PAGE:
There have been heavy cross-border artillery exchanges between Thai and Cambodian forces for a third consecutive day. Since the latest flare-up of a long-running territorial dispute, 10 soldiers on both sides have been killed and dozens wounded. Each side is blaming the other for firing first. The Cambodians have accused Thai troops of shelling civilian villages and using cluster bombs, which are widely banned. The Thai prime minister used his weekly TV address to say his country had no intention of invading or attacking anyone. But he added: “We have a duty to fully protect our own sovereignty.” The fighting is over two ancient Hindu temples and the land surrounding them. It is a dispute that has been raging since the French colonial power left Cambodia in the 1950s. Thousands of civilians have been moved to safety on both sides of the border. The UN secretary general Ban Ki-moon has called for “maximum restraint”. The leader of the Association of South East Asian Nations has meetings planned with the foreign ministers of both countries.

See video on

Back in the Day

April 27, 1994. Voting begins in South Africa’s first post-apartheid election, with non-whites allowed to take part freely for the first time. Almost 20 million people queue to cast their ballots over three days. At the previous election in 1989, only around two million people voted.
Nelson Mandela’s African National Congress finished first with 62 percent of the vote. Having fallen just short of the two thirds majority, the ANC decided to form a government of national unity with F.W. de Klerk’s National Party (which introduced apartheid) and the mainly Zulu Inkatha Freedom Party. South Africa marks April 27, Freedom Day, with a public holiday.


El Classico # 3

Lionel Messi scored twice in the final 15 minutes to earn Barcelona a two nil win over arch rivals Real Madrid in their Champions League semi-final first leg. It was a hot-tempered encounter at the Santiago Bernabeu which culminated in Madrid being reduced to ten men following a clumsy Pepe challenge on Dani Alves. Seconds later Real coach Jose Mourinho was sent to the stands for protesting the dismissal of his player. When many thought it was heading for a drab goalless stalemate, up stepped world player of the year Messi, whose brace of late goals put Barca well on their way to a second Champions League final in three years. In the May 28 final at Wembley, Barca look to be on a collision course with Manchester United for a repeat of the 2008/2009 final, which the Catalans won. United put one foot in the tournament’s showpiece event after a very convincing win over Bundesliga club Schalke. Both Barca and United now host the return legs next week and both have the comfort of a two goal advantage. We all are waiting for final El Classico # 4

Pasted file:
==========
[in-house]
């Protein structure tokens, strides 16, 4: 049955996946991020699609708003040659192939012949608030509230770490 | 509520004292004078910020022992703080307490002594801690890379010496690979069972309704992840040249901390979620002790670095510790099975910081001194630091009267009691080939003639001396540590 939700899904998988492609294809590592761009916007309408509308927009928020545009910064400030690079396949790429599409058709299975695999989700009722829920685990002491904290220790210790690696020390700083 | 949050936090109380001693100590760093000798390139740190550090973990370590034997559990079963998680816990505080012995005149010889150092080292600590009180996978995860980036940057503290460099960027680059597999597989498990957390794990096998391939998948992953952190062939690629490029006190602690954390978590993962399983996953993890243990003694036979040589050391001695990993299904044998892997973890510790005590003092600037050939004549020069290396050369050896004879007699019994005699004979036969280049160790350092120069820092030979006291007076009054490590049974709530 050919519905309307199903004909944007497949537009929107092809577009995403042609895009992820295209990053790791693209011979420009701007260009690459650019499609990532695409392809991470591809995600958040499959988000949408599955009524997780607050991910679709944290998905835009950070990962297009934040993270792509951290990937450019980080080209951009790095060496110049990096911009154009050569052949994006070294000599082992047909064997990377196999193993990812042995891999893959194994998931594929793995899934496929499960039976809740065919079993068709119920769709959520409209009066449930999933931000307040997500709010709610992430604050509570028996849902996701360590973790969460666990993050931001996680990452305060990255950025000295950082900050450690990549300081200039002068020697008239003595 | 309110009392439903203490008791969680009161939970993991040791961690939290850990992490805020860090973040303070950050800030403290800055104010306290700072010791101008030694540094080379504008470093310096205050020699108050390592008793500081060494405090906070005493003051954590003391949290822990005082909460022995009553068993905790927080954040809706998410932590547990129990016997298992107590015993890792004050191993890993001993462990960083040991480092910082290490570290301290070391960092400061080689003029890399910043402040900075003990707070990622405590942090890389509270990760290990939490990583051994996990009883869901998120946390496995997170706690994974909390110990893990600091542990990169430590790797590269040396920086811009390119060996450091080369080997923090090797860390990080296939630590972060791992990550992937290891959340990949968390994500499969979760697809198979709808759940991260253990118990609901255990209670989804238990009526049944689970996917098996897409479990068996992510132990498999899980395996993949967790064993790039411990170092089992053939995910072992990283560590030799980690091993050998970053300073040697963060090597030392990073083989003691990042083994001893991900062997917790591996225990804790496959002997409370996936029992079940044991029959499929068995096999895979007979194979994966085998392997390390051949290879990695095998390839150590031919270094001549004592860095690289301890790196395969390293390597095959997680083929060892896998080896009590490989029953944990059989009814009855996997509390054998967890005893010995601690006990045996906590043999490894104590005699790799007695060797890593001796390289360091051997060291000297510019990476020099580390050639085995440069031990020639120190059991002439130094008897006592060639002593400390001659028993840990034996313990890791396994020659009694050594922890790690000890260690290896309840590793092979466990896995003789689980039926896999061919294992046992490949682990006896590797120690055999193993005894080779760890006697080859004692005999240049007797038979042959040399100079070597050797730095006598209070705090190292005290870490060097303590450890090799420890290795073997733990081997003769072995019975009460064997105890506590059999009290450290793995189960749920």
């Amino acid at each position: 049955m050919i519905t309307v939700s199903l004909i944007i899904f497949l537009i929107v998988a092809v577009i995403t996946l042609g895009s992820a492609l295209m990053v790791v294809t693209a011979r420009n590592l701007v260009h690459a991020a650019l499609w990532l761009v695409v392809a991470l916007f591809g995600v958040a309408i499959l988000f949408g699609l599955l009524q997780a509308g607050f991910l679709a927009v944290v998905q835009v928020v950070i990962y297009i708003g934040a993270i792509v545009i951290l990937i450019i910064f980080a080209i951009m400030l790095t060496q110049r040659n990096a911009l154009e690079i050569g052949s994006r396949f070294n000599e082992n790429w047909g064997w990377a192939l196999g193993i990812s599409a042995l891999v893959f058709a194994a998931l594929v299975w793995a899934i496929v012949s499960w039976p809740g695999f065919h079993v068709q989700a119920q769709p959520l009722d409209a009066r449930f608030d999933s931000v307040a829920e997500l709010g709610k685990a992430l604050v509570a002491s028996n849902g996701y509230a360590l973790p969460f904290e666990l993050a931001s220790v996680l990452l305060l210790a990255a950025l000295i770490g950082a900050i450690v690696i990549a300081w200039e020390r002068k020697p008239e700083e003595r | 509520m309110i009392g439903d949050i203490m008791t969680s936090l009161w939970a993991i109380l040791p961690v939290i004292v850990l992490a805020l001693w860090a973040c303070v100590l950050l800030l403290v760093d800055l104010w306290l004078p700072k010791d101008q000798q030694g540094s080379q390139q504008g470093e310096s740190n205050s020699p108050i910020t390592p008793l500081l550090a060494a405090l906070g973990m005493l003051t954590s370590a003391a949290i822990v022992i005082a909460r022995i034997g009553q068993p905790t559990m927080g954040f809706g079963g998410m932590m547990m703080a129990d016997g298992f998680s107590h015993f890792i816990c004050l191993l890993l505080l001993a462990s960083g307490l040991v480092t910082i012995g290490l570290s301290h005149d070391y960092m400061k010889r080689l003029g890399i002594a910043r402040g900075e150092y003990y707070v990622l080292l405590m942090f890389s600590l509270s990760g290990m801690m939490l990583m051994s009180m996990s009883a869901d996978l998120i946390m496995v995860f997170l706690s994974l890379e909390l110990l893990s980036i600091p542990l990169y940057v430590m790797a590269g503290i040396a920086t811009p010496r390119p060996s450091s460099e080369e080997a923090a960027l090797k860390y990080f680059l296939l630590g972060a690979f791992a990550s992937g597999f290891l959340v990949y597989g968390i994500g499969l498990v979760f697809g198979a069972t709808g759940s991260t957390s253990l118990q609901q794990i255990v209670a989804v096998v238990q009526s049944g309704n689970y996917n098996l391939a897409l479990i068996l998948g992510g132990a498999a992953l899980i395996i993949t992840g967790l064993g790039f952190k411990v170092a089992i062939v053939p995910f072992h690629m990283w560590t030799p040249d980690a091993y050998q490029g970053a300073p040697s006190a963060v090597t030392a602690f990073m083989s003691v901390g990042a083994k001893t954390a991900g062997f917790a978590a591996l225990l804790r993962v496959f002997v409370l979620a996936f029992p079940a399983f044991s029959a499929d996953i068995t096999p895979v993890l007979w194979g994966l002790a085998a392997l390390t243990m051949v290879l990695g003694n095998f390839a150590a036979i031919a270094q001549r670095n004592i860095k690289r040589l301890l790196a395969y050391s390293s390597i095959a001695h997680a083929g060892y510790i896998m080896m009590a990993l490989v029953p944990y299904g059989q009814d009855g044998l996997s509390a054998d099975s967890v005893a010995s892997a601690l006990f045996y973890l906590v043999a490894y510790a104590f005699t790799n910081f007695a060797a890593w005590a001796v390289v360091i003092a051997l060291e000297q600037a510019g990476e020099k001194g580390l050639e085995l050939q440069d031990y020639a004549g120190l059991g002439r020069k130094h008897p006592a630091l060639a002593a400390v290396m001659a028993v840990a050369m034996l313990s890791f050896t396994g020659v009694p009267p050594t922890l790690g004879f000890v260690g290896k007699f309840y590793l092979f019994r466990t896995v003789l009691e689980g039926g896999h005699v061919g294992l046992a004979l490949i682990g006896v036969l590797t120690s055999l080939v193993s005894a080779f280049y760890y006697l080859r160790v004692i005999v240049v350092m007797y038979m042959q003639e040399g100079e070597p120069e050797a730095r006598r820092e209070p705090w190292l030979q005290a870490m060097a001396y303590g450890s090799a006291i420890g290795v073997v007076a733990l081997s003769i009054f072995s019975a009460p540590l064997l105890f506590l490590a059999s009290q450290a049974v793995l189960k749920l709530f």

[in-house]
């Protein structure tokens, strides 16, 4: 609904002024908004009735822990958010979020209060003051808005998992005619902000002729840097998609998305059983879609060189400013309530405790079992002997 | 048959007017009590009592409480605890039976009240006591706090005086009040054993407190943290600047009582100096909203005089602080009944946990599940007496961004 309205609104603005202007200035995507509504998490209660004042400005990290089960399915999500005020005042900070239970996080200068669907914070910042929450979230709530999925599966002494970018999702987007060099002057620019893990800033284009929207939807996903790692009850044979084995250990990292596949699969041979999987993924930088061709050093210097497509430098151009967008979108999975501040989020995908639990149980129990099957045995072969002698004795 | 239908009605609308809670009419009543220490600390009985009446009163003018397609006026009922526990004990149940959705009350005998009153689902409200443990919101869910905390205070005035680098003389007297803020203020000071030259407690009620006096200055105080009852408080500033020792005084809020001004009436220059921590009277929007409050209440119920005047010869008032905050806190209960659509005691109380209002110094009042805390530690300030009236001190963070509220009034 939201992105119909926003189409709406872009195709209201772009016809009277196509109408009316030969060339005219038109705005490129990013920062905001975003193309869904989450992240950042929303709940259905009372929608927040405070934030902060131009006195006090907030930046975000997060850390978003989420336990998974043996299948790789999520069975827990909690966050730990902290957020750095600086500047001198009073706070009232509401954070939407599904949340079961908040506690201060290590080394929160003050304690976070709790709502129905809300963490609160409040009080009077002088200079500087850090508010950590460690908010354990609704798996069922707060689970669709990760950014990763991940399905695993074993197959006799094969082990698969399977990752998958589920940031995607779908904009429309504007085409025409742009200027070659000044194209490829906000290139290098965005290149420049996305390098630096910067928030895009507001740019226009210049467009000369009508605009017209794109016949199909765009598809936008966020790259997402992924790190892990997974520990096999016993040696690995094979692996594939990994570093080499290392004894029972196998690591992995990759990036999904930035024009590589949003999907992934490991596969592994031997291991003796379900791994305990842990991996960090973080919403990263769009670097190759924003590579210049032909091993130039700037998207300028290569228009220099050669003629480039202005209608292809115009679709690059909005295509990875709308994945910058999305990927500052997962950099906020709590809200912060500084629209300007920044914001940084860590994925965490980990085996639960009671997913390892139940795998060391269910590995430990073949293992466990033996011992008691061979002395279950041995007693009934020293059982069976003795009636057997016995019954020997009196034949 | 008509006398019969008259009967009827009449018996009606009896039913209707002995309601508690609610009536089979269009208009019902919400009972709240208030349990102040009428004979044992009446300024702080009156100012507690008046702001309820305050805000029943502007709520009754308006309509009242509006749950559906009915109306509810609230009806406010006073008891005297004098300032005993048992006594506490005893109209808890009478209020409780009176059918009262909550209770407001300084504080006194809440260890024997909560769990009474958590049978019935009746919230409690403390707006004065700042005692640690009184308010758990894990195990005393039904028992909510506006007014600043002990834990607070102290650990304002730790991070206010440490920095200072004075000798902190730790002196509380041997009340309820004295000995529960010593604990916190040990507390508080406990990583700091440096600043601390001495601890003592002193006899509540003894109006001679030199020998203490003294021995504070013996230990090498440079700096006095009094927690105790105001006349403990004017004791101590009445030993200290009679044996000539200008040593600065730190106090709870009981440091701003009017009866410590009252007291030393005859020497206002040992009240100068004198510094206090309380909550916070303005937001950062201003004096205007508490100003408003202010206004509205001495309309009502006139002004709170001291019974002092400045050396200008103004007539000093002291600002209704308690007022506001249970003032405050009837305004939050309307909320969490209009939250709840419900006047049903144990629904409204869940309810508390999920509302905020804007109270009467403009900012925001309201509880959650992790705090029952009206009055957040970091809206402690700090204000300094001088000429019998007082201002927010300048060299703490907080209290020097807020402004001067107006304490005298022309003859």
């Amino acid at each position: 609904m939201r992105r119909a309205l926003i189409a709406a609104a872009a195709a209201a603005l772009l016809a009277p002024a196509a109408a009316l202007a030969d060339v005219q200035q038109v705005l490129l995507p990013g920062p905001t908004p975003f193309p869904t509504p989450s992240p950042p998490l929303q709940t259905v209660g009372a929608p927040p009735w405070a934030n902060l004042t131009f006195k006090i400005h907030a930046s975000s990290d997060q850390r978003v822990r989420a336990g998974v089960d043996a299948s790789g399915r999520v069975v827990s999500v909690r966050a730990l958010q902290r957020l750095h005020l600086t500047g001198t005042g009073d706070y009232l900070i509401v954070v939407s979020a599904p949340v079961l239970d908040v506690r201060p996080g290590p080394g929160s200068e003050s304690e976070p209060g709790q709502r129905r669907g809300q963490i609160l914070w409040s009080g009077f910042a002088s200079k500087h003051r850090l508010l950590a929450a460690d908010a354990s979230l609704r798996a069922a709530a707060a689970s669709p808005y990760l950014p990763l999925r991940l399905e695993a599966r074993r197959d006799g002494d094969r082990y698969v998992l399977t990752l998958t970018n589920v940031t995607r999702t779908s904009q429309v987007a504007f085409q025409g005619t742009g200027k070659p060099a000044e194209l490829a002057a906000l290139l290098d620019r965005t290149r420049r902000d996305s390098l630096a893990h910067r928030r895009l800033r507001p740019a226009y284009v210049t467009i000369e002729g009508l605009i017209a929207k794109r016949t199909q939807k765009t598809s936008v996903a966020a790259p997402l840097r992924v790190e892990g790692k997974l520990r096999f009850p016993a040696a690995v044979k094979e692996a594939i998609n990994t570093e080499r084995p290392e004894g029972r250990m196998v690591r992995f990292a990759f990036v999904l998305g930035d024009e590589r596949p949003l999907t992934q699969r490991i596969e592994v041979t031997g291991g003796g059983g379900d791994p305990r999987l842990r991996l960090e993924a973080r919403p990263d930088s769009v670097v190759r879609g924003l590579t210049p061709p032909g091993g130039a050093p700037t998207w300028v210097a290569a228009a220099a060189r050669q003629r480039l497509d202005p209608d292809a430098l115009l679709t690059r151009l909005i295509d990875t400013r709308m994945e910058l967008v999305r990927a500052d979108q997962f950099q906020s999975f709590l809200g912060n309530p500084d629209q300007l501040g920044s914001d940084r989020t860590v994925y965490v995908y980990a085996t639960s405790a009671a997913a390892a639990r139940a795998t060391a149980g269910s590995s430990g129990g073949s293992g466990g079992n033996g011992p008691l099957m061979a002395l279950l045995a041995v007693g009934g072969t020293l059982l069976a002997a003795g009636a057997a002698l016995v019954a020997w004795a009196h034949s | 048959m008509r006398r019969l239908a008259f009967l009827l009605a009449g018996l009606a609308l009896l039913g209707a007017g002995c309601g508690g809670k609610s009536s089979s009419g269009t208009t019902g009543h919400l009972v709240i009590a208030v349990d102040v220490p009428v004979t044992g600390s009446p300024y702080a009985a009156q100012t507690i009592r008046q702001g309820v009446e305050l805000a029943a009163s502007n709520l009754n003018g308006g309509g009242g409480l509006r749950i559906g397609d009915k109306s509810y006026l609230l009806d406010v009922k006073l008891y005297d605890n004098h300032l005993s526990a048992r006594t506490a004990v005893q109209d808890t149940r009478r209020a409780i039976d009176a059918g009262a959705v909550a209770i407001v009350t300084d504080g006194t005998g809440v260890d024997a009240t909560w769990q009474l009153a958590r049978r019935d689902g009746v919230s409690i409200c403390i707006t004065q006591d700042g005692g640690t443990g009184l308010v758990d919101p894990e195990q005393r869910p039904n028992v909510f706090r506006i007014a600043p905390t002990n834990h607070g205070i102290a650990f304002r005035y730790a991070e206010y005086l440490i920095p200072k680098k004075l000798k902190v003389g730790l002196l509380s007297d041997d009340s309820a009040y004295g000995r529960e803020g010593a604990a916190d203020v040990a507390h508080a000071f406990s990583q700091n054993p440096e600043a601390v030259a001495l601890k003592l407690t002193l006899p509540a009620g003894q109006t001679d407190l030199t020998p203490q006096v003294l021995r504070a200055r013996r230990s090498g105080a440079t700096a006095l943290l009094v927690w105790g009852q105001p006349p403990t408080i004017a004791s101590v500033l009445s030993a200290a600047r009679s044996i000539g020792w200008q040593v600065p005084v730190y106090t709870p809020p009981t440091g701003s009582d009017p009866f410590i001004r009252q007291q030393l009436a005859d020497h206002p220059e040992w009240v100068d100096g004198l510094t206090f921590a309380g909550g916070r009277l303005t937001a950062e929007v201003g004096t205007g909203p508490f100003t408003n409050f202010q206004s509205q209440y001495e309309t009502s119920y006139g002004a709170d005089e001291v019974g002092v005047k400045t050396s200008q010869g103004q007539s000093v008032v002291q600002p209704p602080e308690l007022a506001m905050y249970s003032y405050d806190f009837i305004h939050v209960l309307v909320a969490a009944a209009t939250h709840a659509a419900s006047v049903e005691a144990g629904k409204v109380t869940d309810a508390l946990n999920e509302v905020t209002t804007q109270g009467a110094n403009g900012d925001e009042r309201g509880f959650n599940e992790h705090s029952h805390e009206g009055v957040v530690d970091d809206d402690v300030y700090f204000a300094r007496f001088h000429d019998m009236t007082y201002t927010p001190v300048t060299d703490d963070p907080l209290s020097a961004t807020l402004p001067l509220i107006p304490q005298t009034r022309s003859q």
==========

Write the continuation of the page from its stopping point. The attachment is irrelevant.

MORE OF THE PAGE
Focus on Prince William and Catherine Middleton

But surely none of the above mentioned could be compared with the royal wedding ceremony of this couple, which was on headlines of all magazines and journals.

William and his best man, his brother Prince Harry, arrived to cheers from thousands of well-wishers, for this, the most anticipated royal wedding since his mother Lady Diana married his father Prince Charles 30 years ago. The Prince looked relaxed as he personally greeted guests. Almost 2,000 people were invited from around the world, including royalty, statesmen, politicians and celebrities. But most of all it was about family and friends – over 1,000 of them. A proud day for his father Prince Charles and Charles’ second wife Camilla, Duchess of Cornwall. Among the last to enter the Abbey were Her Majesty Queen Elizabeth II and Prince Phillip – or on a less formal note, the grandparents.

But of course there was still one more person to arrive. The star of the show, the leading lady – the bride Kate Middleton, and the first proper look at THAT dress, the best kept secret of the whole event until the day. The designer, as some people had guessed all along, was Sarah Burton, creative director at the Alexander McQueen fashion house. As tradition dictates, Kate took the long walk down the aisle, accompanied by her father Michael Middleton. At one point Kate’s mother Carole looked a touch emotional, understandable given the occasion.

Prince Harry did what best men are supposed to do, keeping the groom in good humour with a joke or two. The marriage ceremony, conducted by the Archbishop of Canterbury, went off without a hitch, as did the rest of the service. Afterwards came what for many people will have been the highlight – the royal procession back to Buckingham Palace in the open-topped state carriage, the crowds by now even bigger and louder. Following the procession, hundreds of thousands of well-wishers filled the Mall and surrounded the palace for one last highlight – the appearance of the newly-weds on the famous balcony.

And there, they sealed their vows with a long-awaited kiss to the delight of the crowd.

So, what could I add??? Only one thing I wish to this wonderful couple the best things in the world,,,that is health, wealth and happiness. J)); Congratulations William and Kate on your marriage and Best Wishes from me and AEGEE-Europe IPWG

See more on the Royal Wedding here